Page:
By Shreedhar Ganapathy on Jan 25, 2007
Shoal gets autoenabled when a cluster is created (Of course, one can disable it by setting the cluster's heartbeat-enabled attribute to false). When a cluster is created, the Domain Admin Server creates an instance of this cluster as a group and joins it as a Spectator member. So for each cluster, the Domain Admin Server participates as a Spectator member.
After instances are added to cluster and as these are started, each instance in the cluster participates in this Shoal cluster and can then communicate with each other and monitor each other's state. When an instance or cluster is shutdown administratively, Shoal notifies all instances about this impending shutdown allowing Shoal GMS client components within each instance to do appropriate pre-shutdown operations. Similarly, when an instance fails, Shoal notifies client components in all surviving instances about this failure and if needed to notify the need to perform any recovery operations. Details of these features are available at the Shoal site.
Shoal is used in GlassFish for group membership monitoring and for value add features like automated transaction recovery performed by a delegate instance, self management wherein administrator can define remedial actions based on occurence of events including group events that Shoal notifies. The IIOP Load Balancer uses Shoal for dynamically generating failover IIOP end points as cluster shape changes and provides this to IIOP clients out-of-band so that these have updated failover targets. The In-Memory Replication component uses Shoal to confirm failures and to determine when a member has joined or gracefully left the group.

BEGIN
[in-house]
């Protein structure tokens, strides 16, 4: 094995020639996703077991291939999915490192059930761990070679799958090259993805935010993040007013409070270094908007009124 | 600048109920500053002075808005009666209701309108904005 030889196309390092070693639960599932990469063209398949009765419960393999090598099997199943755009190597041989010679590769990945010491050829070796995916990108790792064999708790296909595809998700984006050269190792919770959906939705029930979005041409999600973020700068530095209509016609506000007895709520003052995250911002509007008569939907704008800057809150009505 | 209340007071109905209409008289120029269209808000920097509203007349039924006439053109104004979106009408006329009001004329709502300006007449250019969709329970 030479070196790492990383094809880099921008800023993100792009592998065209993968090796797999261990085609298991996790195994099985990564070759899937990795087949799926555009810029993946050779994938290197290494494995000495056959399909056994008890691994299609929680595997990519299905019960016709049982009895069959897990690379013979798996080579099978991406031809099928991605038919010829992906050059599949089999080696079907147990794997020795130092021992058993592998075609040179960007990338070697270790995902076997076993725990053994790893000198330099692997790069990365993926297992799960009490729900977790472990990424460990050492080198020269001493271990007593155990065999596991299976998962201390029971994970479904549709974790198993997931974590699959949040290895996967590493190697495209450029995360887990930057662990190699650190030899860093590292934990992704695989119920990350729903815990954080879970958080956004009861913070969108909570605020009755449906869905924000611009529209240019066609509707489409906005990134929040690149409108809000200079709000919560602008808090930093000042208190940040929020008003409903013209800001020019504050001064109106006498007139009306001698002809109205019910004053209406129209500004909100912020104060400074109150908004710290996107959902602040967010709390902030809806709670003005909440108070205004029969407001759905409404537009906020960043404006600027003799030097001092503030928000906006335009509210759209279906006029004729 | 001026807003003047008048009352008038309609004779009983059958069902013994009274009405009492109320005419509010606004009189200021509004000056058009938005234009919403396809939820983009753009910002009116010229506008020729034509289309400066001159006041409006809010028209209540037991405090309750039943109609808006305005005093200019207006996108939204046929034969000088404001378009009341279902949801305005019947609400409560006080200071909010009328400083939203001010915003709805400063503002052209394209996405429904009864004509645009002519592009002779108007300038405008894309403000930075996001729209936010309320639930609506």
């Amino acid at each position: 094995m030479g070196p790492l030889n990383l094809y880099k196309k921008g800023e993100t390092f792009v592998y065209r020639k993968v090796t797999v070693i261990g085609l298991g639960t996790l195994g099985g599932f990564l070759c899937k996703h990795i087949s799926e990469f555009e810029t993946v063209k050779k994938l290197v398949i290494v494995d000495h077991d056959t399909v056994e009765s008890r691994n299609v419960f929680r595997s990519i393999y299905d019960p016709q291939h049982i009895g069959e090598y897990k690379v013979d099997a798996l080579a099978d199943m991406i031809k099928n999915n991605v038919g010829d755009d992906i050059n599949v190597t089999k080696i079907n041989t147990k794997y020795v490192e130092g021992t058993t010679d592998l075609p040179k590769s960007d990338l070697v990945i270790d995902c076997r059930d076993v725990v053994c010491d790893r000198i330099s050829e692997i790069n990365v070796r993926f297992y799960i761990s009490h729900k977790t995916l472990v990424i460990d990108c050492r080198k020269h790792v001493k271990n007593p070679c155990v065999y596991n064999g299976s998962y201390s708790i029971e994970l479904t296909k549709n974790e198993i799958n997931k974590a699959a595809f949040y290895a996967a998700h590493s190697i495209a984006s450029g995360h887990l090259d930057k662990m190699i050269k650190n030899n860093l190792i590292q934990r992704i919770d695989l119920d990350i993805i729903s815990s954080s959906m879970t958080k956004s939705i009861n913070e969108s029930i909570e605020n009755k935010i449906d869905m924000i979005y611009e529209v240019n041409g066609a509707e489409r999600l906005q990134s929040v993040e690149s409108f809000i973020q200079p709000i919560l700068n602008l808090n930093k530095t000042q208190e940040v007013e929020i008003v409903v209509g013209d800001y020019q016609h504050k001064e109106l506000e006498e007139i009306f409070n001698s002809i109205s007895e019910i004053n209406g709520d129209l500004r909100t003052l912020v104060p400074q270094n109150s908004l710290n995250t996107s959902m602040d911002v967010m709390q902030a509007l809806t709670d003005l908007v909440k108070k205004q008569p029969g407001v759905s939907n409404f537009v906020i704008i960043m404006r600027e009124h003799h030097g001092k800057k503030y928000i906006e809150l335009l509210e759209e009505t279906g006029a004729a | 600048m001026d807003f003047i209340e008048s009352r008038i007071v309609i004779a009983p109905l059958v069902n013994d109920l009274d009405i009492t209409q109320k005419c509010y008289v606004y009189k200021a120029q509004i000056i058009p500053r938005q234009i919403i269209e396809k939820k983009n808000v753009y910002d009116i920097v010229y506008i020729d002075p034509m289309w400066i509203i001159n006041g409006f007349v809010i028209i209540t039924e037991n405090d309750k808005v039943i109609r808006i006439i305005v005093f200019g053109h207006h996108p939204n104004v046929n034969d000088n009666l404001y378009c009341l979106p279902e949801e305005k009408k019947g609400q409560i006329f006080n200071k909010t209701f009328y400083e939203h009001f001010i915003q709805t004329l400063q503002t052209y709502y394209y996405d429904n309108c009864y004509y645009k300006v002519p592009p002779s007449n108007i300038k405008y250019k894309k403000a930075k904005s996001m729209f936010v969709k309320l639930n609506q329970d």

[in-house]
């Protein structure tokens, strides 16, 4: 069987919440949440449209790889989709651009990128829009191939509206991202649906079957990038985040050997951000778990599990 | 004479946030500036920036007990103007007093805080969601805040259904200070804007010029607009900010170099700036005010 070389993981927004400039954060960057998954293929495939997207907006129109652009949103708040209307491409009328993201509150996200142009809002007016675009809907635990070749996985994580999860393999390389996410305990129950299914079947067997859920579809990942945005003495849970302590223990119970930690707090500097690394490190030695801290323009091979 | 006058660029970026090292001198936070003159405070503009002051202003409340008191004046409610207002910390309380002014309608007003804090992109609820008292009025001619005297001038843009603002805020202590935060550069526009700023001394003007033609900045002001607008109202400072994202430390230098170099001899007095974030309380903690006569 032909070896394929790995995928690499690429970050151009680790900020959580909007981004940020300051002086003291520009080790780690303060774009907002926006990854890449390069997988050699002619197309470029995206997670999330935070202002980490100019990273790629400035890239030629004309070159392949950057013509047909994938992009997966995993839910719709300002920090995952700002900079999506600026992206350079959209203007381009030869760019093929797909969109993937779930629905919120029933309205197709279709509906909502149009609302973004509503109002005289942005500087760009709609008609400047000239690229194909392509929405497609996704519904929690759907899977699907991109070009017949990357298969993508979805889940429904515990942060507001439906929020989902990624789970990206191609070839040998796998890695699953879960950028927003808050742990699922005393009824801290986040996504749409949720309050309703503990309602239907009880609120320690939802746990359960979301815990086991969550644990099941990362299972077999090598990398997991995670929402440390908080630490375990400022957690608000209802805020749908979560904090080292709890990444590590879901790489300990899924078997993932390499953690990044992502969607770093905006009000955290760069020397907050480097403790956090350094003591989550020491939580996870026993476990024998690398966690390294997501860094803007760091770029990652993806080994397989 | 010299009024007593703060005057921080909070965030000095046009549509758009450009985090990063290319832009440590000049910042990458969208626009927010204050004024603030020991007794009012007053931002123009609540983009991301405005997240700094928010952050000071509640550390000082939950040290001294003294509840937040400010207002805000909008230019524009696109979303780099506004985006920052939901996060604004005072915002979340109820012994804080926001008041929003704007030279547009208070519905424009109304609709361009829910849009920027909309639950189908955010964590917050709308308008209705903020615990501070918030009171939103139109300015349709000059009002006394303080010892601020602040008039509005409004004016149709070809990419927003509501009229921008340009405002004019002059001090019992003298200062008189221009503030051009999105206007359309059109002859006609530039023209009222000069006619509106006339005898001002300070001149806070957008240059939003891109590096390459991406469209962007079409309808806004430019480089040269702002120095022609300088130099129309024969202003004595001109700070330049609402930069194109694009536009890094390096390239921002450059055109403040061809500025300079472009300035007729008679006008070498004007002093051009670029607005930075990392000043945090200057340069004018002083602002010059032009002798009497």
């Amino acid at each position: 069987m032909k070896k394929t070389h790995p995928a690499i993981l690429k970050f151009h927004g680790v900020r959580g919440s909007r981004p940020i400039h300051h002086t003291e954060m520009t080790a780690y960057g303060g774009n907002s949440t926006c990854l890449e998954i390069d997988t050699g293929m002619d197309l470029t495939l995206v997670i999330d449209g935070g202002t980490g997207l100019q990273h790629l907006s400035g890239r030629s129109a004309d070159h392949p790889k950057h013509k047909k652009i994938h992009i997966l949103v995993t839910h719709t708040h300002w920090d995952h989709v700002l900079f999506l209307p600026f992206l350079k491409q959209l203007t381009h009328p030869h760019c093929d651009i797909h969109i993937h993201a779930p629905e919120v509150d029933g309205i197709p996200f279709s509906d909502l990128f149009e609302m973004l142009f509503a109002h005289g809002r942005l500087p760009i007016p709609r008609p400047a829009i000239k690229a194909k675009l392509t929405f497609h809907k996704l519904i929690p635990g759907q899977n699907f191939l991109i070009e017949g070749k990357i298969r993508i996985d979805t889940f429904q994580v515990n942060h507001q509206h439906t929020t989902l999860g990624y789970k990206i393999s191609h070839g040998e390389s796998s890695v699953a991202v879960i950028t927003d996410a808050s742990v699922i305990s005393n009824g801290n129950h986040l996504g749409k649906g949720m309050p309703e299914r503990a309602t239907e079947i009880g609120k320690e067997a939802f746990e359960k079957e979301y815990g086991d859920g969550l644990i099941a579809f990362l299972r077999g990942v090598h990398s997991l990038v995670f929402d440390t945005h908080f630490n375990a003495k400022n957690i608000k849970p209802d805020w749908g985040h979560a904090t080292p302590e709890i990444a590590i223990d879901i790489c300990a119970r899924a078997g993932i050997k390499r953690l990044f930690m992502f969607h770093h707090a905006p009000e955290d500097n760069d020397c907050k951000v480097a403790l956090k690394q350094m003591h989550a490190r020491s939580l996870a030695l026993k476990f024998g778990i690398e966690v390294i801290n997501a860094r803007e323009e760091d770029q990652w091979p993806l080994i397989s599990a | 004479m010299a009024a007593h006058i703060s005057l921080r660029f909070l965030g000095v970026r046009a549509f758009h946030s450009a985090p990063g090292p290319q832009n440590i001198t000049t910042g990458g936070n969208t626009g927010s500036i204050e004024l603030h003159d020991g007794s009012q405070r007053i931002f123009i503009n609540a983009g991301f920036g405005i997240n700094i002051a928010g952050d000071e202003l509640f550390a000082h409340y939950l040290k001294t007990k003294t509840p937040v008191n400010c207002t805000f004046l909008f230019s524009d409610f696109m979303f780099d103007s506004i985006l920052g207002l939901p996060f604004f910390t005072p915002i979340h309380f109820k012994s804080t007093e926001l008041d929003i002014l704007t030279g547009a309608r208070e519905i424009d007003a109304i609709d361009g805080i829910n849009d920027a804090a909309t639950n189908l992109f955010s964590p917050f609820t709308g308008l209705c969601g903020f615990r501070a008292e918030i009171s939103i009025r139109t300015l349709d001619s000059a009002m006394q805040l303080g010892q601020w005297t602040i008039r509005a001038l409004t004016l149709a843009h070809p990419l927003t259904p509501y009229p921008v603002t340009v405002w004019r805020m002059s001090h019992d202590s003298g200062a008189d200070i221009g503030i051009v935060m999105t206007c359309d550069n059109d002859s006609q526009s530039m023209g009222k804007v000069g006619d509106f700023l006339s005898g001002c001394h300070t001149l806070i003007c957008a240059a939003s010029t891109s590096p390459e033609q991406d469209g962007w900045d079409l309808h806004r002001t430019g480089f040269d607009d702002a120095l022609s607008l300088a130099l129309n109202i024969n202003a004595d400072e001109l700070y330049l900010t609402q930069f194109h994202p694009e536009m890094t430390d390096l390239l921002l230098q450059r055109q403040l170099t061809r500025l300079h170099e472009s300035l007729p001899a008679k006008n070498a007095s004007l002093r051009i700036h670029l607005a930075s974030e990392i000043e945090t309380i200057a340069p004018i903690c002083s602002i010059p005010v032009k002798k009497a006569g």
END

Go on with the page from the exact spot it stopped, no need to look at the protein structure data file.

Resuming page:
By GlassFish FCS, we will make Shoal stable enough to be released on its own as a standalone infrastructural component that other projects/products can use.
Shoal presents some interesting product use cases.
An in-memory cache on the lines of memcached should be a little more work and is a good possibility. A Shoal-based compute grid is another possibility with relatively small incremental code to be written to make that happen. I can also think of a Derby cluster using Shoal as the underlying clustering and replication mechanism. Once you think of Derby, any other product could be applied here. For instance, a directory server cluster, a web server cluster, a message queue cluster, etc. Another possibility is that Web-only apps could directly use Shoal to cache states among instances of web containers. So you see, the possibilities are endless and is only limited by imagination.